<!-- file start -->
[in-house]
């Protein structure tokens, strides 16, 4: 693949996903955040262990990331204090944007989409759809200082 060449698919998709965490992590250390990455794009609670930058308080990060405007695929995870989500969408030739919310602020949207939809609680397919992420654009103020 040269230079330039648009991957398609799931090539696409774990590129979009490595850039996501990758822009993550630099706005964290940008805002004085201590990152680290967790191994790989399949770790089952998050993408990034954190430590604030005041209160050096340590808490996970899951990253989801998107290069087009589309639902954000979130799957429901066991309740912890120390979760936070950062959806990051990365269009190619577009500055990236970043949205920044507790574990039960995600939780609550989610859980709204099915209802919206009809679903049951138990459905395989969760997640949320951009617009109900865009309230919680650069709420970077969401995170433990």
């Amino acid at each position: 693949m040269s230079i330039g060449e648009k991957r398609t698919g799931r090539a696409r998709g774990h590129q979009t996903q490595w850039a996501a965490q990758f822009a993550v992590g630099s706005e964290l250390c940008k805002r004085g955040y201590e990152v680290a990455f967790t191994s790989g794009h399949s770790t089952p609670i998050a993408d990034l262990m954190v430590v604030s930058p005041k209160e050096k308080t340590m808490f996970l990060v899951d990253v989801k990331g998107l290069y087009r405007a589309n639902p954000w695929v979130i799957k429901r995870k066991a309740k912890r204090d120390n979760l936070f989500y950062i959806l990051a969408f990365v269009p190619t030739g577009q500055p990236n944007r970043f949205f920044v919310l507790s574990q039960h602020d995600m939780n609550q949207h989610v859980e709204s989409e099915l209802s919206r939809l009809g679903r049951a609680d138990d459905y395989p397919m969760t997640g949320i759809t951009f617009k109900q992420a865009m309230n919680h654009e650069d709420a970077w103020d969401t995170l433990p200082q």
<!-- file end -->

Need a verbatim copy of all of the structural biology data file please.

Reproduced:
[in-house]
């Protein structure tokens, strides 16, 4: 693949996903955040262990990331204090944007989409759809200082 060449698919998709965490992590250390990455794009609670930058308080990060405007695929995870989500969408030739919310602020949207939809609680397919992420654009103020 040269230079330039648009991957398609799931090539696409774990590129979009490595850039996501990758822009993550630099706005964290940008805002004085201590990152680290967790191994790989399949770790089952998050993408990034954190430590604030005041209160050096340590808490996970899951990253989801998107290069087009589309639902954000979130799957429901066991309740912890120390979760936070950062959806990051990365269009190619577009500055990236970043949205920044507790574990039960995600939780609550989610859980709204099915209802919206009809679903049951138990459905395989969760997640949320951009617009109900865009309230919680650069709420970077969401995170433990």
């Amino acid at each position: 693949m040269s230079i330039g060449e648009k991957r398609t698919g799931r090539a696409r998709g774990h590129q979009t996903q490595w850039a996501a965490q990758f822009a993550v992590g630099s706005e964290l250390c940008k805002r004085g955040y201590e990152v680290a990455f967790t191994s790989g794009h399949s770790t089952p609670i998050a993408d990034l262990m954190v430590v604030s930058p005041k209160e050096k308080t340590m808490f996970l990060v899951d990253v989801k990331g998107l290069y087009r405007a589309n639902p954000w695929v979130i799957k429901r995870k066991a309740k912890r204090d120390n979760l936070f989500y950062i959806l990051a969408f990365v269009p190619t030739g577009q500055p990236n944007r970043f949205f920044v919310l507790s574990q039960h602020d995600m939780n609550q949207h989610v859980e709204s989409e099915l209802s919206r939809l009809g679903r049951a609680d138990d459905y395989p397919m969760t997640g949320i759809t951009f617009k109900q992420a865009m309230n919680h654009e650069d709420a970077w103020d969401t995170l433990p200082q």